During the 2008 campaign candidate Barack Obama urged the electorate to judge him by those with whom he associates. Turns out some of those associates reveal more about the Obamas than they would care to reveal.
The Obamas have an extensive history that chronicles their fascination with radical revolutionaries like Saul Alinsky. Michelle Obama went so far as to quote from Alinksky’s Rules for Radicals during her 2008 DNC speech:
What to make of Michelle Obama’s use [of] the terms, “The world as it is” and “The world as it should be?” From whence do they originate? Try Chapter 2 of Saul Alinsky’s book, Rules for Radicals. In last night’s speech, Michelle Obama said something that peeked my curiousity. She said:
“Barack stood up that day,” talking about a visit to Chicago neighborhoods, “and spoke words that have stayed with me ever since. He talked about “The world as it is” and “The world as it should be…”
And, “All of us driven by a simple belief that the world as it is just won’t do – that we have an obligation to fight for the world as it should be. Jim Hoft, Gateway Pundit
In an article by Rachel Neuwirth on FamilySecurityMatters.org entitled Michelle Obama’s Black Separatist Background: What Does It Mean for All Americans? Ms. Neuwirth quotes several sources including Politico.com on the difficulty of obtaining Michelle’s Princeton thesis. The NIP has archived it for you, broken into 4 pdfs: 1, 2, 3, 4. If you read the thesis it gives you insight in the the mind of someone obsessed with furthering the Black Power movement. She seemed distressed that black professors at Princeton did not seem as interested in “blackness” as she did. She cited this statement by Stokely Carmichael and Charles Hamilton as her inspiration: Read more…
BABE HUGGETT: In celebration of the National Association of Education’s yearly “Read Across America” project, which started Tuesday, March 2, First Lady Michelle Obama appeared at the Library of Congress and read to a select group of youngsters Dr. Seuss’ classic children’s story, The Cat In the Hat. Her choice was appropriate enough considering that Tuesday also marked the good doctor’s birthday, who would have been 106 if still alive.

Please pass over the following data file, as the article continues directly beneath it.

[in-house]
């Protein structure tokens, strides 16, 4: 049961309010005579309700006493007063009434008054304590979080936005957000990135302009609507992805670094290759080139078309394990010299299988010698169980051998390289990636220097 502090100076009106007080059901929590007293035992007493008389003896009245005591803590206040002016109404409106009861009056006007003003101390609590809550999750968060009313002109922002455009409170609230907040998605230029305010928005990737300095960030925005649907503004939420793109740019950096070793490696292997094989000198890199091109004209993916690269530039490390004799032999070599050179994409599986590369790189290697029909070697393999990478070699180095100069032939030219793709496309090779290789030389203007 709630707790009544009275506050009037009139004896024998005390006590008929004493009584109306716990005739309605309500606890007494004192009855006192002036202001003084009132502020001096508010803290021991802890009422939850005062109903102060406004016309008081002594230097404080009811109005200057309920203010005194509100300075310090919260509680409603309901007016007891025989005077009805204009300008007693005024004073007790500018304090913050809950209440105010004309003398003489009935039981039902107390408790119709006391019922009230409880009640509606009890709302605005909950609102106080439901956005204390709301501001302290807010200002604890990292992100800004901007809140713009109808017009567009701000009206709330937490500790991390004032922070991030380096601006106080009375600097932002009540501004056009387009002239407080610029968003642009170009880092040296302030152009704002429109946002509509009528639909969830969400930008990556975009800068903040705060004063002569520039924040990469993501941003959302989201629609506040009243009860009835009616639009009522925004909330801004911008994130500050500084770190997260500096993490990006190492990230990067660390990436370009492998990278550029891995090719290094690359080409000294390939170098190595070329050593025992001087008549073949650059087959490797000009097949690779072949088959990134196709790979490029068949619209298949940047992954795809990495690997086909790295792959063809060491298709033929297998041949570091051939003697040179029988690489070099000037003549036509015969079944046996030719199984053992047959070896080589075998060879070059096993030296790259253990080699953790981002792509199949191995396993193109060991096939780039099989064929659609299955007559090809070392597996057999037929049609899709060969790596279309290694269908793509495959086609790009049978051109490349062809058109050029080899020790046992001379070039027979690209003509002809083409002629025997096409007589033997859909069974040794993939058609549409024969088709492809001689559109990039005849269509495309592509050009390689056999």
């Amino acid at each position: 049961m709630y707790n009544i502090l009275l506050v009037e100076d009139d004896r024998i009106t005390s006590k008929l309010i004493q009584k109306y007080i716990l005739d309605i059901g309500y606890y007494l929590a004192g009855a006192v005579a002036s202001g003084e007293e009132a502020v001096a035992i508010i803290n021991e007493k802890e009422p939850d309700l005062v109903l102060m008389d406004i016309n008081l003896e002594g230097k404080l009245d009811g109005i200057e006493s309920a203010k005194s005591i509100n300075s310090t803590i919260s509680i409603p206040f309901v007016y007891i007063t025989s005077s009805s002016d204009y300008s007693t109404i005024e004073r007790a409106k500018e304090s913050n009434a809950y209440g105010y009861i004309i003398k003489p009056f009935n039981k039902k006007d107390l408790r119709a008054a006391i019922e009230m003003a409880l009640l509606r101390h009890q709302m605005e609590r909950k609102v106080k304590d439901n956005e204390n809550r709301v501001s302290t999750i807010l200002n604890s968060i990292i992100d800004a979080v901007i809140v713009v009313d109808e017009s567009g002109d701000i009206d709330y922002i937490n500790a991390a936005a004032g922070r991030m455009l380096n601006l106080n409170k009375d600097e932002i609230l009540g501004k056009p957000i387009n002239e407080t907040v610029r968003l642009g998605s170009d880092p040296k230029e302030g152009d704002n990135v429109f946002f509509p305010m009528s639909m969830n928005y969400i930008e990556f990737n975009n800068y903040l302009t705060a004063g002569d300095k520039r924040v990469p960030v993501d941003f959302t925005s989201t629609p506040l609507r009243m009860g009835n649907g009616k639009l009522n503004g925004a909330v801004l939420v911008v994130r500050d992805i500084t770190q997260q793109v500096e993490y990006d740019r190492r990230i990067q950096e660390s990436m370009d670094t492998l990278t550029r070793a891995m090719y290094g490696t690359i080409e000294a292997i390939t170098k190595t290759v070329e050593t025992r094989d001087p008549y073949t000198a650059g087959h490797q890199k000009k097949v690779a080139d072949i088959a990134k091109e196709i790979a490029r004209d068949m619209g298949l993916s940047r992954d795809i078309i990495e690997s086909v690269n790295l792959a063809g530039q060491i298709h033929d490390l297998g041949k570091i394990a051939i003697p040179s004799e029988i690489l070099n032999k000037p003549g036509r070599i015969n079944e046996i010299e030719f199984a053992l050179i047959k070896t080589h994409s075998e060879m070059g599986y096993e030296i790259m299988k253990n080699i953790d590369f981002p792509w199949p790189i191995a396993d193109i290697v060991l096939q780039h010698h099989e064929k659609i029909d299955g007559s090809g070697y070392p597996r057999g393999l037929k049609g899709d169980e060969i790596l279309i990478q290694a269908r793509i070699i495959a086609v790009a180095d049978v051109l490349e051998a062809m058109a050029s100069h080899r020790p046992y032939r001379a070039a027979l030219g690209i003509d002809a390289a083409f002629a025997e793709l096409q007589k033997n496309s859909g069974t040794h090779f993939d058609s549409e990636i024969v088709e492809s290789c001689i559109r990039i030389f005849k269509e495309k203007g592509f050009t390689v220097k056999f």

The Cat In the Hat was written by Dr. Seuss, (pen name of Theodor Seuss Geisel), in 1957 as a response to a challenge by the Life magazine writer, John Hershey, who specifically mentioned Geisel as an ideal illustrator for modern children’s books in a May 25, 1954 article titled “Why Do Students Bog Down on First R? A Local Committee Sheds Light on a National Problem: Reading”. Geisel’s publisher, Random House, asked him to write a new style of engaging children’s literature using a limited vocabulary of only 400 words, which the publisher’s estimated school children were learning at the time. Geisel cut the suggested list down to 223 and added 16 of his own.
Using the pseudonym of “Dr. Seuss”, Geisel’s The Cat In the Hat proved an instant hit and the story of the two rainy day bored young children first enjoying then panicking over the crazy, chaotic antics of a floppy red-and-white stripped hat wearing tuxedo Cat accompanied by his eagerly undisciplined partners-in-crime, Thing One and Thing Two still resonates with young readers 53 years later. Read more…
BABE HUGGETT: Over the years I’ve always made sure to purchase the September issue of Vogue and did so for more decades than I care to admit. I finally dropped Vogue in favor of Harper’s Bazaar when women of my age started disappearing from Vogue’s acknowledgement as savvy fashion consumers to be replaced with fashion-masquerading pro-leftist commentary. The conspicuous consumption and luxury-addicted Vogue never did catch on that the romance of revolutionary thought was just a façade to hide a grasping, murderous and rapacious political system based on greed and envy. In fact, the editors of Vogue still haven’t figured it out and even Harper’s Bazaar is guilty of it although to a lesser degree. At least with Harper’s, I can still find “women of a certain age” held up as fashionable icons but that’s about it.
However, women’s magazines in general and fashion commentary in particular are a surprisingly accurate means of forecasting who will be the winners in political elections. I’ve often written that if you want to know who will win American elections, look to the catwalk and check out the zeitgeist of the collections. When I saw even Madonna picking up the Wild West vibe of the runways by sporting her cowgirl hat and boots before the November 2000 elections, I knew George W. Bush would win despite the frantic efforts of the Al Gore camp to continue challenging the results until enough fraudulent votes could be manufactured by Democratic operatives.
It didn’t take a genius to discover that Obama was destined to win the 2008 elections either. All you had to do was see all the pro-Obama message tees on the runway to figure that one out. It was so blatant, it was depressing. The runways right now for Fall 2010 are full of Post-Apocalyptic wear featuring rips, tears, disjointed and mismatched patterns, and hard, funnel-necked leather jackets vying with cantilevered, architectural reinterpretations of the human form in such a way that has not been seen since the Mannerist fashions of the first Queen Elizabeth. Read more…